Site 3: The Benaki Museum

The Benaki Museum

One of the leading museums in Athens, the Benaki Museum is well worth a visit. It was founded by patrician Antonis Benakis (1873-1954) and inaugurated in 1931. The central, older building, at Koumbari Street in Kolonaki, is among the most impressive neoclassical buildings of Athens. It was built in stages from 1910 to 1931. Formerly the residence of Antonis Benakis, since 1931 it houses the more than 45,000 Museum exhibits of the collection of Antonis Benakis and other donors, organised in six collections. 


What you will see


Central Building

Greece at the Benaki Museum: This group of collections comprises of several categories totaling more than 40,000 items, illustrating the character of the Greek world through a historical panorama: from antiquity and the age of Roman domination to the medieval Byzantine period; from the fall of Constantinople (1453) and the centuries of Frankish and Ottoman occupation to the outbreak of the struggle for independence in 1821; and from the formation of the modern state of Greece (1830) down to 1922, the year in which the Asia Minor disaster took place.

The collection of Prehistoric, Ancient Greek and Roman antiquities which is formed through the contributions of several Greek and foreign donors, as well as from the reserves of other museums, covers a vast chronological period stretching from the dawn of prehistory to the end of the Roman era.

The Byzantine collection links the ancient Greek world to that of modern Greece. The collection is exceptionally rich, although it is not representative of all the different artistic tendencies and currents which flourished during the thousand-year Byzantine Empire, and is divided into two groups. The first group comprises bronze and silver household and ecclesiastical vessels, miniature sculptures and enamels, ceramics, manuscripts, etc., many of outstanding quality and workmanship. The second group includes Byzantine and post-Byzantine icons, through which the evolution and development of iconography from the Byzantine period and the Palaeologan renaissance can be traced in the workshops of Crete and the artistic production of Mount Athos, up to the early stages of the modern Greek painterly tradition.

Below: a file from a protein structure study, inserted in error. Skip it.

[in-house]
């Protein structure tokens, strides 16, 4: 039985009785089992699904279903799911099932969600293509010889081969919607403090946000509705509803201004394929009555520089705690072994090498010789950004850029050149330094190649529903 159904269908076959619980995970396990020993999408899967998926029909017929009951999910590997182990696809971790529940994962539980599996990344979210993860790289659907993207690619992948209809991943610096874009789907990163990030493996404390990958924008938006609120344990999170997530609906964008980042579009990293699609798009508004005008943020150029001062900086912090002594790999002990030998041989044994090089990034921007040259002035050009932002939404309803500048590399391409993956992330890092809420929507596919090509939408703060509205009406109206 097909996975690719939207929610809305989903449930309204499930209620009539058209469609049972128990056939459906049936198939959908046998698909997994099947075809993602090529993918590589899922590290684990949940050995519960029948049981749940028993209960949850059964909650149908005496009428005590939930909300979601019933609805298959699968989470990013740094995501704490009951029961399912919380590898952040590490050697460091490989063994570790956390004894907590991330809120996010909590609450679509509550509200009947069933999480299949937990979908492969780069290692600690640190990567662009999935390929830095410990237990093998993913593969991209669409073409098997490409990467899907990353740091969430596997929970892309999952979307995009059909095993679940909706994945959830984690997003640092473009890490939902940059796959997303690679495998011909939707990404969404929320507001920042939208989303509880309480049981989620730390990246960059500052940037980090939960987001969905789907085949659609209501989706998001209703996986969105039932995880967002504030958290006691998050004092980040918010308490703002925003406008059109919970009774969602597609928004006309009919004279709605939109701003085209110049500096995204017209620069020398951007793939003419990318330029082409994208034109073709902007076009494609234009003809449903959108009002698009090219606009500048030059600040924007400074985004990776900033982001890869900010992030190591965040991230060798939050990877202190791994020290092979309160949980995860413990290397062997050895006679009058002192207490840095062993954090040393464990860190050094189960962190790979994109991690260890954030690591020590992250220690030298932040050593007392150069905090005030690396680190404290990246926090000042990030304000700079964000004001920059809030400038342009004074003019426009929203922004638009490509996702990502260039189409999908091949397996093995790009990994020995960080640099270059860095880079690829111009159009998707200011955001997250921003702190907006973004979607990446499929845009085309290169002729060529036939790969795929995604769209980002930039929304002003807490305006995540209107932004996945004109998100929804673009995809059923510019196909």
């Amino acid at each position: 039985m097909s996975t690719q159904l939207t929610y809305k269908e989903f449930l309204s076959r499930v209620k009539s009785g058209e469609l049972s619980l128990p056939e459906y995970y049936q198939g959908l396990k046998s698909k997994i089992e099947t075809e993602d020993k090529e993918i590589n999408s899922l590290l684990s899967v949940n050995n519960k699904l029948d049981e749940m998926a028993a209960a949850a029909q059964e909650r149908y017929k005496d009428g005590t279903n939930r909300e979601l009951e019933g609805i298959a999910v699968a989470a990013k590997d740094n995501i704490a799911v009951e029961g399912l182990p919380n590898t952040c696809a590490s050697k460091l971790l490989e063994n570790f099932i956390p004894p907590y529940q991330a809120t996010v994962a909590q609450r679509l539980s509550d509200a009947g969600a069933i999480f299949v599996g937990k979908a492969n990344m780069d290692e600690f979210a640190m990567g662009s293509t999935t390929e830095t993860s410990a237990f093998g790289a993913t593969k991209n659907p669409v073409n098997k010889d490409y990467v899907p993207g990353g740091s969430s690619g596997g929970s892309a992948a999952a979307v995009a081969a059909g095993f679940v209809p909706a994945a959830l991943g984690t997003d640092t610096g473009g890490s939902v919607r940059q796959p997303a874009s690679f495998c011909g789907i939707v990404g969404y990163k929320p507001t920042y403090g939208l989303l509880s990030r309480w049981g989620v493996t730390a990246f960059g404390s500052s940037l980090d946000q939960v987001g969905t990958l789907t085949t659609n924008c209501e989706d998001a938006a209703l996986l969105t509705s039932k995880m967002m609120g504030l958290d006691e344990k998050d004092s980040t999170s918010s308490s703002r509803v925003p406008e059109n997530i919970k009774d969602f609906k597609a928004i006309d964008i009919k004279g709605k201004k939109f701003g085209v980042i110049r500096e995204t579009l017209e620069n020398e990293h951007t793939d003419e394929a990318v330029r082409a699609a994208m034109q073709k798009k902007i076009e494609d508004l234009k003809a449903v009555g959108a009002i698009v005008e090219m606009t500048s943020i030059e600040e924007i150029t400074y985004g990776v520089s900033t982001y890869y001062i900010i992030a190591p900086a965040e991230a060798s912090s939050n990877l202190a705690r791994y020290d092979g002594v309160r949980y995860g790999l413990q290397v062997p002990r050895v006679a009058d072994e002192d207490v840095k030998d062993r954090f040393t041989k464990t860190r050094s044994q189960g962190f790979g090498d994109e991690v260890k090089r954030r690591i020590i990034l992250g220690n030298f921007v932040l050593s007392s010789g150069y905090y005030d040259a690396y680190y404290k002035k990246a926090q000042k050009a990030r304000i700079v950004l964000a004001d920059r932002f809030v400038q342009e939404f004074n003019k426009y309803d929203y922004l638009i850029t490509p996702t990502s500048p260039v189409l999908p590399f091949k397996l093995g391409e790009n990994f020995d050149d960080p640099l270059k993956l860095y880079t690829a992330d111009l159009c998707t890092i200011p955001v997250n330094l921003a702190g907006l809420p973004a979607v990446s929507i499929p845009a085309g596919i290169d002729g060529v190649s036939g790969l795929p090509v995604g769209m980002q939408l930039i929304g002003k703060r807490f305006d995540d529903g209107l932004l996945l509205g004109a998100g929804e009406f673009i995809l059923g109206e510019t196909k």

A number of household vessels from the early Byzantine period (4th to 7th centuries AD) help to create a picture of the domestic surroundings of late antiquity. The rich selection of lamps and chandeliers is also of special interest. The important collection of decorative silver plates dating from the late 6th and early 7th century clearly preserves the subject matter of the artistic tradition of Greco-Roman antiquity and the manner of depicting the human figure. The Museum's collection of ceramic platters likewise offers a rich selection of decorative themes. Several ecclesiastical vessels, censers and chalices, dating to the early Byzantine period, as well as other groups of objects such as matrices, tools and measuring instruments, cast light on contemporaneous trade, crafts and scientific advances. The entrancing collection of Byzantine jewelry presents an obvious continuation of Roman forms and techniques, including golden necklaces and earrings set with sapphires, amethysts, emeralds and pearls, and exquisitely worked bracelets and rings decorated with Christian emblems. A large group of crosses, reliquaries, amulets and miniature steatite icons are indicative of the rich production of small-scale works of art in Byzantium. A number of superb censers and processional crosses are representative of ecclesiastical vessels and furnishings of the middle and late Byzantine periods. Finally, it is worth noting that the general public has always reserved its greatest affection for the Benaki Museum's collection of Byzantine and post-Byzantine icons.

Post-Byzantine and Neo-Hellenic art: The collections of ecclesiastical and secular art cover the historical period from the 15th to the 19th century and provide evidence of the high level of culture in the Greek world during the Frankish and Ottoman occupations.

Historical heirlooms: The collection of historical heirlooms recreates the history of modern Greece from the end of the 18th century onward. Many of the objects in the collection are family heirlooms donated by the descendants and relatives of individuals who are intimately connected with the history of modern Greece. A number of the more important items are connected with the Philhellenic movement and the struggle for Greek independence, as well as with Ioannis Kapodistrias' attempts to create a modern Greek state (1828-1831). Others date to the reigns of King Othon (1833-1862) and King George I (1863-1913). The contents of the collection also reflect the complex and laborious processes that were required to bring about the liberation of the Greek populations living under Turkish rule and the formation of a distinct national identity, such as the Macedonian struggle, the reforms of Eleftherios Venizelos, and the Asia Minor disaster of 1922. This collection includes swords and other weapons which belonged to the heroes of 1821, battle standards from the War of Independence, nautical instruments such as Laskarina Bouboulina's telescope and Andreas Miaoulis’s compass, personal belongings such as Ioannis Kapodistrias’s seal and Lord Byron's pistols, manuscripts written by the poets Dionysios Solomos, C.P. Cavafy, Kostis Palamas, Angelos Sikelianos, Kostas Karyotakis and Yannis Ritsos, and the Nobel prize certificates and gold medals won by the poets George Seferis and Odysseus Elytis.


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